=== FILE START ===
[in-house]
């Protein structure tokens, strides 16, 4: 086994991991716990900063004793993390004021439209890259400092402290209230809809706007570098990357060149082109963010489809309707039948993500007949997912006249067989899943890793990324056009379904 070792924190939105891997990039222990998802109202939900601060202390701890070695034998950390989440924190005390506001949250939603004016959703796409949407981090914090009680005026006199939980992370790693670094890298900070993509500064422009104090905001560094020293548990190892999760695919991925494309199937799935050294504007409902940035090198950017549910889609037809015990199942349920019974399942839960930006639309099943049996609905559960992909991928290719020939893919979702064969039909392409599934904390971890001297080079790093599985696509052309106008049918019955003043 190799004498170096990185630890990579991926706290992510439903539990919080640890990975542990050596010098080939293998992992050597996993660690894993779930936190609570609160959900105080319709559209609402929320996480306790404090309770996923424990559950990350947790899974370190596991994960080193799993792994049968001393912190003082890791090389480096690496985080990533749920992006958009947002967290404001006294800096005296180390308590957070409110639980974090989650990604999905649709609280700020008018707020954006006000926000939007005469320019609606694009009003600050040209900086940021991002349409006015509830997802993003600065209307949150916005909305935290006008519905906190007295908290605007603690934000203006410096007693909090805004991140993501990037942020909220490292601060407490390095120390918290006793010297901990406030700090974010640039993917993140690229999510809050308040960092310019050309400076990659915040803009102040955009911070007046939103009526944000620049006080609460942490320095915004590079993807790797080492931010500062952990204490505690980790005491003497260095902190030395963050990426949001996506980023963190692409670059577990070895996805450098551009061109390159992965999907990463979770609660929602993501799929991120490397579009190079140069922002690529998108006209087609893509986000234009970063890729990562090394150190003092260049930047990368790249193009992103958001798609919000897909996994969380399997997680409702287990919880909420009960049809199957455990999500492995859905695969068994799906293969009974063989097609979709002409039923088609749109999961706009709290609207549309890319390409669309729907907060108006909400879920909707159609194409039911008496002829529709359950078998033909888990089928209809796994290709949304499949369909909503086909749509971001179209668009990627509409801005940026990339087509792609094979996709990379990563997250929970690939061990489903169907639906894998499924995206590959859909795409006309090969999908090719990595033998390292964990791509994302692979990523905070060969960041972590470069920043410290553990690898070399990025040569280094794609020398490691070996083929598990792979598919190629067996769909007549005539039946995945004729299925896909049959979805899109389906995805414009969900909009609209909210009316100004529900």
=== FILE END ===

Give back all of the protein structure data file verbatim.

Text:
[in-house]
């Protein structure tokens, strides 16, 4: 086994991991716990900063004793993390004021439209890259400092402290209230809809706007570098990357060149082109963010489809309707039948993500007949997912006249067989899943890793990324056009379904 070792924190939105891997990039222990998802109202939900601060202390701890070695034998950390989440924190005390506001949250939603004016959703796409949407981090914090009680005026006199939980992370790693670094890298900070993509500064422009104090905001560094020293548990190892999760695919991925494309199937799935050294504007409902940035090198950017549910889609037809015990199942349920019974399942839960930006639309099943049996609905559960992909991928290719020939893919979702064969039909392409599934904390971890001297080079790093599985696509052309106008049918019955003043 190799004498170096990185630890990579991926706290992510439903539990919080640890990975542990050596010098080939293998992992050597996993660690894993779930936190609570609160959900105080319709559209609402929320996480306790404090309770996923424990559950990350947790899974370190596991994960080193799993792994049968001393912190003082890791090389480096690496985080990533749920992006958009947002967290404001006294800096005296180390308590957070409110639980974090989650990604999905649709609280700020008018707020954006006000926000939007005469320019609606694009009003600050040209900086940021991002349409006015509830997802993003600065209307949150916005909305935290006008519905906190007295908290605007603690934000203006410096007693909090805004991140993501990037942020909220490292601060407490390095120390918290006793010297901990406030700090974010640039993917993140690229999510809050308040960092310019050309400076990659915040803009102040955009911070007046939103009526944000620049006080609460942490320095915004590079993807790797080492931010500062952990204490505690980790005491003497260095902190030395963050990426949001996506980023963190692409670059577990070895996805450098551009061109390159992965999907990463979770609660929602993501799929991120490397579009190079140069922002690529998108006209087609893509986000234009970063890729990562090394150190003092260049930047990368790249193009992103958001798609919000897909996994969380399997997680409702287990919880909420009960049809199957455990999500492995859905695969068994799906293969009974063989097609979709002409039923088609749109999961706009709290609207549309890319390409669309729907907060108006909400879920909707159609194409039911008496002829529709359950078998033909888990089928209809796994290709949304499949369909909503086909749509971001179209668009990627509409801005940026990339087509792609094979996709990379990563997250929970690939061990489903169907639906894998499924995206590959859909795409006309090969999908090719990595033998390292964990791509994302692979990523905070060969960041972590470069920043410290553990690898070399990025040569280094794609020398490691070996083929598990792979598919190629067996769909007549005539039946995945004729299925896909049959979805899109389906995805414009969900909009609209909210009316100004529900």